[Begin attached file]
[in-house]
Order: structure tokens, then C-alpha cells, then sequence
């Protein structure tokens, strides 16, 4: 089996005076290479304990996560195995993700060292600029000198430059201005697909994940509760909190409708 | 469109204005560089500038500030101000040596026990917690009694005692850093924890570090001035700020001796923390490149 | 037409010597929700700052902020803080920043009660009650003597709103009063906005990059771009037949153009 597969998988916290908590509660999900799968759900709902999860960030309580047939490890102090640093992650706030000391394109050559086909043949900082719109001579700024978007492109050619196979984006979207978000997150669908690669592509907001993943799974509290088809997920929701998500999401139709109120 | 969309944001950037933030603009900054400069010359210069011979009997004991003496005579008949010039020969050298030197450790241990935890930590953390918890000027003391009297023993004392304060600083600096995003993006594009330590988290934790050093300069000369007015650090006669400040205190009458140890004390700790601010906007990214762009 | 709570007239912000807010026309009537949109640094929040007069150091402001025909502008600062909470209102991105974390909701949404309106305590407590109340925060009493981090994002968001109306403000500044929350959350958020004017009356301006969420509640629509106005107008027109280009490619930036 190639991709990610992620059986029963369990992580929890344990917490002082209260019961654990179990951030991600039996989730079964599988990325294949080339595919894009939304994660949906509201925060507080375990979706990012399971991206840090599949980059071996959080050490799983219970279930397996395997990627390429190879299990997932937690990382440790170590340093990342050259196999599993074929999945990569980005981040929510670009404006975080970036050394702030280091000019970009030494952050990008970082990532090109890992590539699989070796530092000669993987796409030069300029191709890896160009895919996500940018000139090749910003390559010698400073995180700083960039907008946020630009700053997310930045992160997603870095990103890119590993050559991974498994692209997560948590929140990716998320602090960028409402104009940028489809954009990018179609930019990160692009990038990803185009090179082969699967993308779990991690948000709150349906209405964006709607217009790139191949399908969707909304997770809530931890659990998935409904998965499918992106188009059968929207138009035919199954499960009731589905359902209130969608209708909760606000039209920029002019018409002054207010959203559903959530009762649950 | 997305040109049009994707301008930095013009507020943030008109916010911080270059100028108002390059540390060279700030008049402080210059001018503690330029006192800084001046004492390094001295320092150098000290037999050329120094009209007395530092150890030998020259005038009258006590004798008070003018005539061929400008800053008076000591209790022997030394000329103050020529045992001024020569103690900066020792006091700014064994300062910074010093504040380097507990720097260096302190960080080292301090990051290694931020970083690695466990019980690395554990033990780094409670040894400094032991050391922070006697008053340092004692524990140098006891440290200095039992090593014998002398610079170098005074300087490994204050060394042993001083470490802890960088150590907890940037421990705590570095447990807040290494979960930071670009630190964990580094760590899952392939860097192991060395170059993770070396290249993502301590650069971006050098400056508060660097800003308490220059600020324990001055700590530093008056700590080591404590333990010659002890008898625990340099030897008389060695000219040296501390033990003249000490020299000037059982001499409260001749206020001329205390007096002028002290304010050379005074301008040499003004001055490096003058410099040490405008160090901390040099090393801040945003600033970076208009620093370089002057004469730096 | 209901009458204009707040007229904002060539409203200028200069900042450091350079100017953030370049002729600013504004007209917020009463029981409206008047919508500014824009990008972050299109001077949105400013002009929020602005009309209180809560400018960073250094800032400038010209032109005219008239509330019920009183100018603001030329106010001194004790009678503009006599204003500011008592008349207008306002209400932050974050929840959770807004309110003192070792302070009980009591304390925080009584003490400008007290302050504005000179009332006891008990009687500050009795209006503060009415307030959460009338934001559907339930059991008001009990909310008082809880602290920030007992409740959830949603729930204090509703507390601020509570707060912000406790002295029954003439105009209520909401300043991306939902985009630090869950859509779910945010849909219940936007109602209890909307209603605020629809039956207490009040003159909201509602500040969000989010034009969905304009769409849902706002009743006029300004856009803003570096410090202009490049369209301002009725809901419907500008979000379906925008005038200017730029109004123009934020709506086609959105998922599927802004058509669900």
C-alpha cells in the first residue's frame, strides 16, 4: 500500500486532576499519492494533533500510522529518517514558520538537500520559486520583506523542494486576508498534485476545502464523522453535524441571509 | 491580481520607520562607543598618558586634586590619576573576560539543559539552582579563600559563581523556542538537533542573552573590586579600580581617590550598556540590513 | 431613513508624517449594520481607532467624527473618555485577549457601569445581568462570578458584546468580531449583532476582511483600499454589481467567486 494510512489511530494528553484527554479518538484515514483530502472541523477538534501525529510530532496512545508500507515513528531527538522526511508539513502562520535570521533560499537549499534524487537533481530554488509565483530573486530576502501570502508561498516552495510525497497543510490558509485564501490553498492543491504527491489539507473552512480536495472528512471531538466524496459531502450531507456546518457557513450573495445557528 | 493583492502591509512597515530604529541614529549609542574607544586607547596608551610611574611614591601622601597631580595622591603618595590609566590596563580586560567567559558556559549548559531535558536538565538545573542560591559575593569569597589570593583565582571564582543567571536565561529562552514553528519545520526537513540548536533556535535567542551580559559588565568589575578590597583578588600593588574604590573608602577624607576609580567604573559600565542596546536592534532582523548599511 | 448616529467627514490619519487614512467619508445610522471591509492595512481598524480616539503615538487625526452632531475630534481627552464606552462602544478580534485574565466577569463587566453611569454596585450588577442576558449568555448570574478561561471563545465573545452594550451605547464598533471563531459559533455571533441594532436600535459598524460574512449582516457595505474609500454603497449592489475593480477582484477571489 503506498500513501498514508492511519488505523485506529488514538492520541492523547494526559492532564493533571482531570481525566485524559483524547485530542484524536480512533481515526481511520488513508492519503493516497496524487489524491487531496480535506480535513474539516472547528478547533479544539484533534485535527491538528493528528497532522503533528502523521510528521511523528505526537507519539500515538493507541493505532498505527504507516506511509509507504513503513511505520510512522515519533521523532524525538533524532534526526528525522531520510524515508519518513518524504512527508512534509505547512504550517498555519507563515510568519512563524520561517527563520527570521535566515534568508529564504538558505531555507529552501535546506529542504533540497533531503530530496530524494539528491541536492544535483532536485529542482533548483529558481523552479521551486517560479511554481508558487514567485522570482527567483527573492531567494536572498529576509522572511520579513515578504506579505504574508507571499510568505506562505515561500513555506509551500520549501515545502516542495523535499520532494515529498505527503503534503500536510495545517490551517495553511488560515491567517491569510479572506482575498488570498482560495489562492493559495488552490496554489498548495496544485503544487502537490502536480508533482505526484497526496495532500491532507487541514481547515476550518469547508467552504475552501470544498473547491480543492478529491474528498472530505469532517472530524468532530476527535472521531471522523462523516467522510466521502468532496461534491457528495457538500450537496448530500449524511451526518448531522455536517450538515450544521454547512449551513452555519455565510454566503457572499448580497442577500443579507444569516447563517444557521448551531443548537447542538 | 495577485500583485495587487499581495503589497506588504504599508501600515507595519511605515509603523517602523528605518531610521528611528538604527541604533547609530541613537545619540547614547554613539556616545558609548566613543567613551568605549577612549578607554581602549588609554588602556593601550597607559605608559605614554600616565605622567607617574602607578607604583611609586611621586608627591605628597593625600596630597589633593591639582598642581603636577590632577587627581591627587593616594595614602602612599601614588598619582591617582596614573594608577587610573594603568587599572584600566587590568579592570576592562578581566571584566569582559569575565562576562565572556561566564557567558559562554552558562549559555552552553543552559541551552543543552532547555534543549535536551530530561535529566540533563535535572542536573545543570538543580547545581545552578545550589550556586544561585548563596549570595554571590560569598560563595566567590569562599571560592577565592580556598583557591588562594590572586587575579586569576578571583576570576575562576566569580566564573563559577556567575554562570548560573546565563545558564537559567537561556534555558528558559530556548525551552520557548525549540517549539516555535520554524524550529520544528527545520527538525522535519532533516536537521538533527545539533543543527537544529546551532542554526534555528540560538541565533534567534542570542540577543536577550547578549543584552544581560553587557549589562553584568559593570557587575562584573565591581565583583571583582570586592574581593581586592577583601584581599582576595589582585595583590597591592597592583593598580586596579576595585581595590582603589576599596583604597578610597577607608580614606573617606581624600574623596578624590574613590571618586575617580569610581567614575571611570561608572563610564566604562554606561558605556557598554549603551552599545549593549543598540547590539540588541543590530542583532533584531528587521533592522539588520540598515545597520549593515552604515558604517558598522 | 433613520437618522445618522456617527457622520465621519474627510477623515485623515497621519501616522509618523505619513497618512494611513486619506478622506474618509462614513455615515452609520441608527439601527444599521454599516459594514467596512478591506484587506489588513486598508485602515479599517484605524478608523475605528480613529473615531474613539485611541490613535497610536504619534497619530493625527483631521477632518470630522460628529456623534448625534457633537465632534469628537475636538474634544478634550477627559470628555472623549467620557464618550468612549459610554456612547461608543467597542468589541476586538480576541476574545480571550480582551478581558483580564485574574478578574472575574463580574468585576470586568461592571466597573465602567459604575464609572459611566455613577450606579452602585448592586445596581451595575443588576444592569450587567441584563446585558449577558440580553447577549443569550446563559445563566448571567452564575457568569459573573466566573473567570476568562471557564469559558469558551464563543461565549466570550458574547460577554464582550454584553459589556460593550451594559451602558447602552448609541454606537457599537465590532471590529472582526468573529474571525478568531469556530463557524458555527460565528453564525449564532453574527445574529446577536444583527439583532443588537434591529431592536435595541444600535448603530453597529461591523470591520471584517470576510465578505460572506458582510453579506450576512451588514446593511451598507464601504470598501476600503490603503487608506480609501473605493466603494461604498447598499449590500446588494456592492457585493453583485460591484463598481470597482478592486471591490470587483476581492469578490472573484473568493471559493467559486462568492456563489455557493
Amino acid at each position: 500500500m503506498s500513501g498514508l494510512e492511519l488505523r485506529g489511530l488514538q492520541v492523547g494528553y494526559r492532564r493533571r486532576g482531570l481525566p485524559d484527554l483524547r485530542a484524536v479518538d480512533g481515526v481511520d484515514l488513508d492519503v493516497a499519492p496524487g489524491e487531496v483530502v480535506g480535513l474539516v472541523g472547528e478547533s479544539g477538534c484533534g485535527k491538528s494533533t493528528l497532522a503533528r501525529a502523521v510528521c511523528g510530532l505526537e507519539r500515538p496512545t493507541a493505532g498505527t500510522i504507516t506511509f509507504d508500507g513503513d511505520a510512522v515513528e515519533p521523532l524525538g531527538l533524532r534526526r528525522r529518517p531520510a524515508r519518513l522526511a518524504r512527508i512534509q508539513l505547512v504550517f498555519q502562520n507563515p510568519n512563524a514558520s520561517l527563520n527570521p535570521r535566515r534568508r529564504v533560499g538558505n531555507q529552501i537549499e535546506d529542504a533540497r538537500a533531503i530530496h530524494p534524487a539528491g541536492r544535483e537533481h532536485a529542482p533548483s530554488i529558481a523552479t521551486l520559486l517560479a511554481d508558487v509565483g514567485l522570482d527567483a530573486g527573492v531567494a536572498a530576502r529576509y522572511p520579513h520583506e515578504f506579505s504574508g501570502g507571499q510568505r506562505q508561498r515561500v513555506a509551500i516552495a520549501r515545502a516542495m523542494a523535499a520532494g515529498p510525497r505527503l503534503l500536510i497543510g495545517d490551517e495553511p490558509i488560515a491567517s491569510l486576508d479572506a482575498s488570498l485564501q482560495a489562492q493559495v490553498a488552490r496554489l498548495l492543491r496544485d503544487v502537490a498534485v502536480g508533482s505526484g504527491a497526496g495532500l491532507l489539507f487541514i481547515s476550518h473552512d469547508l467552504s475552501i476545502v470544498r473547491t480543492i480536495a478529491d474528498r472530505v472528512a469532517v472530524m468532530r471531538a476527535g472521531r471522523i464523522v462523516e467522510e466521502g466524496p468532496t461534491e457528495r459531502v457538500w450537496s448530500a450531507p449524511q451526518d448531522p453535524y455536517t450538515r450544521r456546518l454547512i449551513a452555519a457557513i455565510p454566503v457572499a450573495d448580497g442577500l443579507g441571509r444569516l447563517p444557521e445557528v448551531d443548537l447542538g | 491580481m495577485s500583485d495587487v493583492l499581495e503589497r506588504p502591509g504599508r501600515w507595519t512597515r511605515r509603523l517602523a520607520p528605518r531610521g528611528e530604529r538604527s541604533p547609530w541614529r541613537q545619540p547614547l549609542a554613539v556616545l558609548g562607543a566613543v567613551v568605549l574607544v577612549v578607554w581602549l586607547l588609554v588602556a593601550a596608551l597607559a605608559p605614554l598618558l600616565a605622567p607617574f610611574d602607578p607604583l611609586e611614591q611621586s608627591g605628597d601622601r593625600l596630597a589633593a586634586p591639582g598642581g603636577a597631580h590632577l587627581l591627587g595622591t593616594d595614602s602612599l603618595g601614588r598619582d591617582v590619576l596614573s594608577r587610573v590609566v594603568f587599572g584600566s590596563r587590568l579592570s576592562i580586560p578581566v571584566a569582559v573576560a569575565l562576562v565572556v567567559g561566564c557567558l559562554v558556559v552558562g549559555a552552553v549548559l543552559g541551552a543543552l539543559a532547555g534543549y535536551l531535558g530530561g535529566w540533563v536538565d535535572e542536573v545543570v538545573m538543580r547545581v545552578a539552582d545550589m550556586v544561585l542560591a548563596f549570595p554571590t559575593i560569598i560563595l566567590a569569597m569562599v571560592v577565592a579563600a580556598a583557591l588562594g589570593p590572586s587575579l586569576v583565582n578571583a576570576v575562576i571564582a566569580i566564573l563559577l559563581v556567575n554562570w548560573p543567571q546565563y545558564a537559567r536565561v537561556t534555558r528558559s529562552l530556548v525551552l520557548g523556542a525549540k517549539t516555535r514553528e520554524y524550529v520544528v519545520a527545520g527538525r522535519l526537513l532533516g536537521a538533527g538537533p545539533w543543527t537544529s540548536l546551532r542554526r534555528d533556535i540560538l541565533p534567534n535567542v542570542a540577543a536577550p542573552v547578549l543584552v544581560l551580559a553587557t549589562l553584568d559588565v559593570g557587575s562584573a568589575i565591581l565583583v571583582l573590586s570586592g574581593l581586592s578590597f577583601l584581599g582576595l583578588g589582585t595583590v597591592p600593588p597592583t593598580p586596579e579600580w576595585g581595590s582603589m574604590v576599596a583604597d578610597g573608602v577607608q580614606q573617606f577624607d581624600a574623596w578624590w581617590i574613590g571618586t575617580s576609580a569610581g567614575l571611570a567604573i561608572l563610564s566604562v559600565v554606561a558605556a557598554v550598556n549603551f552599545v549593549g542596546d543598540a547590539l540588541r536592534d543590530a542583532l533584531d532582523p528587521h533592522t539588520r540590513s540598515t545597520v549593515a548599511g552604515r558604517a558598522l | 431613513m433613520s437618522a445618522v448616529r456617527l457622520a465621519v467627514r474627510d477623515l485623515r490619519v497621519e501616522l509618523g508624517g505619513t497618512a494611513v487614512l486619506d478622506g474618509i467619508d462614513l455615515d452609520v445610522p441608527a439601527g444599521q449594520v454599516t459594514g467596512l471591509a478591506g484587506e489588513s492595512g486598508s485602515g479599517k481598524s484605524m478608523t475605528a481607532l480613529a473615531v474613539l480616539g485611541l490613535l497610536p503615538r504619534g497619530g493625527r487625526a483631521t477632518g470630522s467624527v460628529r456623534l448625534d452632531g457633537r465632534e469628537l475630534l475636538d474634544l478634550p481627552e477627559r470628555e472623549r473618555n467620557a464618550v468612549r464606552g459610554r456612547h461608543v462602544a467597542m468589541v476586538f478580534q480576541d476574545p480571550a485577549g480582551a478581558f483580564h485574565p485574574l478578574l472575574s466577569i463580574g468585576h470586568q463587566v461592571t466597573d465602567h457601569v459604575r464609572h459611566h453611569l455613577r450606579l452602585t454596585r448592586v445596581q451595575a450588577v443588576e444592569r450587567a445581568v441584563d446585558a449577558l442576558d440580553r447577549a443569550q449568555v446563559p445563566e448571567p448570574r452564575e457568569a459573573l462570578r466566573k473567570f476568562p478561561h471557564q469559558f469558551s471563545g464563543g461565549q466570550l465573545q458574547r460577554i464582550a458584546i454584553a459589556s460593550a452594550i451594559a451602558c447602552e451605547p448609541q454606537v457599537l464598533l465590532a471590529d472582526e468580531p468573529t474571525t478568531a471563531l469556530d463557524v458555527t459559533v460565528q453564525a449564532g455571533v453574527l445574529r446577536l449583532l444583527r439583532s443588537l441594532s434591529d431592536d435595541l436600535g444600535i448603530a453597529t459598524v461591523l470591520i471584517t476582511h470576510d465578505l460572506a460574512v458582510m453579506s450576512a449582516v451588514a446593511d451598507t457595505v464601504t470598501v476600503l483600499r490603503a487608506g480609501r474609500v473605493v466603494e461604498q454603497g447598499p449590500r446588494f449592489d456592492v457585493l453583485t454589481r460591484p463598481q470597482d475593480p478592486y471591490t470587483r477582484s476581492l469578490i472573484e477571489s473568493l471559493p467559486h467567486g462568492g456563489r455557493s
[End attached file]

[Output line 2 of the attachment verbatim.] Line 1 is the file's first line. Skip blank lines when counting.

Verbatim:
Order: structure tokens, then C-alpha cells, then sequence